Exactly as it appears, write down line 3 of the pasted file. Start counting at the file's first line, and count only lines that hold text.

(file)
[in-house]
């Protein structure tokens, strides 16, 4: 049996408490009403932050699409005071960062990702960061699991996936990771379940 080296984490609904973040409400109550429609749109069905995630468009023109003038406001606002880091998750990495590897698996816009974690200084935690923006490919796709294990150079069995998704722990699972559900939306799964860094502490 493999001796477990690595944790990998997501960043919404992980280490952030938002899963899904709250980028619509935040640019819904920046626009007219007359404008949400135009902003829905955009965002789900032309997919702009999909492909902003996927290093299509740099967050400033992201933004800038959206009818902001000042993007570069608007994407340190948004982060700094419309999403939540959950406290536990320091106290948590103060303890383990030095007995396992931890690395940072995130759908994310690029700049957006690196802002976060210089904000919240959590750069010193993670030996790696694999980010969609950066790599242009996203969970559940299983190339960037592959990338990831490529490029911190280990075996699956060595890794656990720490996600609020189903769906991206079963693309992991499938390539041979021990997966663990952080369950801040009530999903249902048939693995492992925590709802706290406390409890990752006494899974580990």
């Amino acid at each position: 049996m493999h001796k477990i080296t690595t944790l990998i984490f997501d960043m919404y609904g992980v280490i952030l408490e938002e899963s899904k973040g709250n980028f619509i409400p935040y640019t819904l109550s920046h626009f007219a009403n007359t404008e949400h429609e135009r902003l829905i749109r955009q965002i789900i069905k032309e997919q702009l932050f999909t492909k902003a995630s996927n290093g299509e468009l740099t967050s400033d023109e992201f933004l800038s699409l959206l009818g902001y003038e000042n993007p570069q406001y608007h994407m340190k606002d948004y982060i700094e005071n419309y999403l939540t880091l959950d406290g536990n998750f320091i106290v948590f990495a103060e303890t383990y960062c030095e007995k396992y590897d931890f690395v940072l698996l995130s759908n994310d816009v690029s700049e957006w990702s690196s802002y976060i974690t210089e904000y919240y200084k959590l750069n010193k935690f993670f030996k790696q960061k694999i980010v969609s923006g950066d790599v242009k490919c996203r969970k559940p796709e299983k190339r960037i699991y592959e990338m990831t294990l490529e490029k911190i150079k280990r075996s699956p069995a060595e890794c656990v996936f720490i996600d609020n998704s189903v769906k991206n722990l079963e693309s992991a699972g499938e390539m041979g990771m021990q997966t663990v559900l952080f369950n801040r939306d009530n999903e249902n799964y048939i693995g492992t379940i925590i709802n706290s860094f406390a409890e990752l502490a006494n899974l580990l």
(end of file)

């Amino acid at each position: 049996m493999h001796k477990i080296t690595t944790l990998i984490f997501d960043m919404y609904g992980v280490i952030l408490e938002e899963s899904k973040g709250n980028f619509i409400p935040y640019t819904l109550s920046h626009f007219a009403n007359t404008e949400h429609e135009r902003l829905i749109r955009q965002i789900i069905k032309e997919q702009l932050f999909t492909k902003a995630s996927n290093g299509e468009l740099t967050s400033d023109e992201f933004l800038s699409l959206l009818g902001y003038e000042n993007p570069q406001y608007h994407m340190k606002d948004y982060i700094e005071n419309y999403l939540t880091l959950d406290g536990n998750f320091i106290v948590f990495a103060e303890t383990y960062c030095e007995k396992y590897d931890f690395v940072l698996l995130s759908n994310d816009v690029s700049e957006w990702s690196s802002y976060i974690t210089e904000y919240y200084k959590l750069n010193k935690f993670f030996k790696q960061k694999i980010v969609s923006g950066d790599v242009k490919c996203r969970k559940p796709e299983k190339r960037i699991y592959e990338m990831t294990l490529e490029k911190i150079k280990r075996s699956p069995a060595e890794c656990v996936f720490i996600d609020n998704s189903v769906k991206n722990l079963e693309s992991a699972g499938e390539m041979g990771m021990q997966t663990v559900l952080f369950n801040r939306d009530n999903e249902n799964y048939i693995g492992t379940i925590i709802n706290s860094f406390a409890e990752l502490a006494n899974l580990l």